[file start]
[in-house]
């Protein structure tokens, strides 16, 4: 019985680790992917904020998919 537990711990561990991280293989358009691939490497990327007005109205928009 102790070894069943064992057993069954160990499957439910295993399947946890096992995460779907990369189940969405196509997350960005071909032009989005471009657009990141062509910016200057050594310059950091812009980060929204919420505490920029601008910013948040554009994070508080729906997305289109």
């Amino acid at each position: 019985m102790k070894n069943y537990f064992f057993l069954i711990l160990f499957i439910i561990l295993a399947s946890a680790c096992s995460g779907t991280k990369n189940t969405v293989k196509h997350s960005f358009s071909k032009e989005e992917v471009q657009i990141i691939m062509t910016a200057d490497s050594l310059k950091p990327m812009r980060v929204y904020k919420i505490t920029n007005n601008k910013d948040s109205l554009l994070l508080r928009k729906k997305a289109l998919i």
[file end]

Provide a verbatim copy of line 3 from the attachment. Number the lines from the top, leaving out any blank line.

């Amino acid at each position: 019985m102790k070894n069943y537990f064992f057993l069954i711990l160990f499957i439910i561990l295993a399947s946890a680790c096992s995460g779907t991280k990369n189940t969405v293989k196509h997350s960005f358009s071909k032009e989005e992917v471009q657009i990141i691939m062509t910016a200057d490497s050594l310059k950091p990327m812009r980060v929204y904020k919420i505490t920029n007005n601008k910013d948040s109205l554009l994070l508080r928009k729906k997305a289109l998919i």